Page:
Amora and J’Von are part of a larger group of artists, sometimes called Dex Dynamite Saga, that includes frequent collaborators Zuke Saga, E. Grady, and others. “Dex is the golden egg. And I don’t just say that because I DJ’d a set for him and there were free burritos in the green room,” J’Von says. “But he’s the only one out of the crew who could make music for a sunny day. He’s the only who could rock a set outside and have people moving.”
Though the rest of the group sees Amora as the frontman, he seems reluctant to take center stage. He’d prefer to share the spotlight and use his success to get the other members their due. “It works because, with us being in this group together, everybody, once they hear me, they see J’Von too, or they’ve heard of Zuke, and they’re like ‘Yo, let me check those cats out.’ And they’re like the backbone of the group,” Amora says. “And then [people] start to see those cats are really talented. Everybody in this group really spits. We’re all akin to each other.”
Amora plans to go back to school in the winter, to study Japanese at Seattle Central. He wants to keep experimenting, working outside the boom-bap that has come to define his sound. His next project, Ai Level, is due in September. The EP’s title ties back to his taste for Japanese culture. “It’s simple,” he says.”Amora is love; love equals ‘ai’ in Japanese.” It’ll be his first record in almost a year, but he isn’t rushing anything.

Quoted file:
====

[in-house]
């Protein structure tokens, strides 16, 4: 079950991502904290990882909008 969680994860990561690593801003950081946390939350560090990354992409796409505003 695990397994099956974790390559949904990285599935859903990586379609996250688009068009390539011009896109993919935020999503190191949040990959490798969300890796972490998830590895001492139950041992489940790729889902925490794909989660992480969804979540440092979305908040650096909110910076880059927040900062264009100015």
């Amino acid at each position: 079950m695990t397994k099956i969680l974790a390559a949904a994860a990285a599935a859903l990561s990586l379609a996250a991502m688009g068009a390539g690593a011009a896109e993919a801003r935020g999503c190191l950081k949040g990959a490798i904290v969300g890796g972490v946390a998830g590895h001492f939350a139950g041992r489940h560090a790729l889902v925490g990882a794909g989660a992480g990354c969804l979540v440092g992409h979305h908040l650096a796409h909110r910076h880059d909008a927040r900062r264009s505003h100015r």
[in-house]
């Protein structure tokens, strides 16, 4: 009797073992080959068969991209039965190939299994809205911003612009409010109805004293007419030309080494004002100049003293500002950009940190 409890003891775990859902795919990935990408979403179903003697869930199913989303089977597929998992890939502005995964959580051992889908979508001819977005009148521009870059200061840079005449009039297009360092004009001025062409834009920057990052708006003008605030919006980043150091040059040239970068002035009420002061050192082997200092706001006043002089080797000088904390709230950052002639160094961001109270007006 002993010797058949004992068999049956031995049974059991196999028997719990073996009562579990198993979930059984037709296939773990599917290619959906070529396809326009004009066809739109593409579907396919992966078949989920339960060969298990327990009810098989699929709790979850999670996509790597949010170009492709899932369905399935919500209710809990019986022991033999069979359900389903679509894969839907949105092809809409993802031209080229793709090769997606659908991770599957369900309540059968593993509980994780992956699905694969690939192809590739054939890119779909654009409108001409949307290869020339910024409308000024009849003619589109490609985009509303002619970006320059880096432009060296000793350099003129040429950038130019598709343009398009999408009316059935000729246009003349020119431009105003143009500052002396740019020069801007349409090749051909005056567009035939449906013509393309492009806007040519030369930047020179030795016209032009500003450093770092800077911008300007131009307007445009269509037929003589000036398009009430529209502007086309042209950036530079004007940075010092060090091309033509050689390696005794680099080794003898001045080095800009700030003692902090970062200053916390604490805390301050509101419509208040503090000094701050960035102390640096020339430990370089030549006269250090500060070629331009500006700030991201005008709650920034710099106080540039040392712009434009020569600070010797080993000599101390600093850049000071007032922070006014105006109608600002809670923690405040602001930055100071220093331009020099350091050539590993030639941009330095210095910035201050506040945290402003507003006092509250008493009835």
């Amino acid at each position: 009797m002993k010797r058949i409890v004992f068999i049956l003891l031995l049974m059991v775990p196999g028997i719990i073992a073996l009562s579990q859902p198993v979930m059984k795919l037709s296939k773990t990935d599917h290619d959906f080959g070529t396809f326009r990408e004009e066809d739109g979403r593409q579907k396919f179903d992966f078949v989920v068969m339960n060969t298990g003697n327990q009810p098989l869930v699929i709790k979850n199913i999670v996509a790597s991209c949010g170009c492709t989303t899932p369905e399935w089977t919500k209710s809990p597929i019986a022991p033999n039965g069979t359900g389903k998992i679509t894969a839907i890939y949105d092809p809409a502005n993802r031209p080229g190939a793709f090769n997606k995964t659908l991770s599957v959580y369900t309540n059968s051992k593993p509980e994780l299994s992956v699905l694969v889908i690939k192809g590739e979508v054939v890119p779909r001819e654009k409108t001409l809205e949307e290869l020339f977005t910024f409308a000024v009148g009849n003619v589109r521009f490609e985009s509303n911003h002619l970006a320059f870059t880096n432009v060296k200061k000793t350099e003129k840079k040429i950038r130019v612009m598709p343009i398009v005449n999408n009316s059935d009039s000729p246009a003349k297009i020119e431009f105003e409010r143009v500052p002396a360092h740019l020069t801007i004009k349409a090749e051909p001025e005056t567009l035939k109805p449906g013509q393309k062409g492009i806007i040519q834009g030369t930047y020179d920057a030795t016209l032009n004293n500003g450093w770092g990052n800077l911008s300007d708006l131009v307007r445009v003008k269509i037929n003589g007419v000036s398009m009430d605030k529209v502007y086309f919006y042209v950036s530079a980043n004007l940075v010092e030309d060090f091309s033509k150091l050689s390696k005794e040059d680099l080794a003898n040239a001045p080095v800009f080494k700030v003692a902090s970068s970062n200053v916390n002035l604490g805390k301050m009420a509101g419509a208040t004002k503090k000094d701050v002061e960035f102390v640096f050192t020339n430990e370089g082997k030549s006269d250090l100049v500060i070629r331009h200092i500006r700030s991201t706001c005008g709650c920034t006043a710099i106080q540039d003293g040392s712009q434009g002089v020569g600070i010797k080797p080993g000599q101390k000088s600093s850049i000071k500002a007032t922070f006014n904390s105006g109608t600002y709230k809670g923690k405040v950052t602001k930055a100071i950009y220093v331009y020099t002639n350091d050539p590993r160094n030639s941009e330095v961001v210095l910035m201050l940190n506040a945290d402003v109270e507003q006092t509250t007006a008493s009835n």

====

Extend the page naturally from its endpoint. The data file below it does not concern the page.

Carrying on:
When I ask Amora’s camp about their aspirations, J’Von’s goals are lofty; he says he wants to be legendary. Amora, on the other hand, keeps a more level head, saying he can’t expect that for himself. But if it comes, he says, he’ll be grateful.

Dex Amora Capitol Hill Block Party, between Broadway and 12th Ave., Barboza Stage. Single-day pass $50. 21 and over. 3:45 p.m. Sat., July 25. - Seattle Weekly

"Dex Amora's 'Ai Level' Is a Hip-Hop Heart Emoji"

Dex Amora is exceptionally careful with his words. While much of modern rap forgoes lyricism in favor of pure emotive flow, Amora stays true to his golden-era hip-hop sensibilities. The young Seattle MC constructs his raps out of complex rhyme schemes, double entendres, and clever turns of phrase, backed by a drummer’s ear for timing that makes him feel completely in synch with the beat. He’s built his career on these characteristics, and his newest project, Ai Level, follows that trend.
Ai Level, self-released now digitally and on cassette, is actually a collaborative album, with every single beat by Goldenbeets. He and Amora have worked extensively in the past, most notably on “manym00ns,” and the two have great chemistry. Their knack for refreshing and reinterpreting hip-hop’s past makes their pairing feel immediately natural. To Goldenbeets’ credit as a skilled producer, each of the seven tracks on the EP feel and sound different, but maintain a cohesion without ever getting repetitive or samey.
Ai Level’s greatest departure from Amora’s previous project is its lyrical content. AURA EP, released just over a year ago, found him largely concerned with spirituality and third-eye mysticism, but Ai Level is much more down-to-earth. Its title, just like AURA ’s, hints at its content; ai is the Japanese word for love, as he explained to Seattle Weekly in July. It bears repeating, since love is woven into the stories Ai Level tells; familial love, friendships, growing love from fans. There’s even a loose romantic narrative threaded through the project.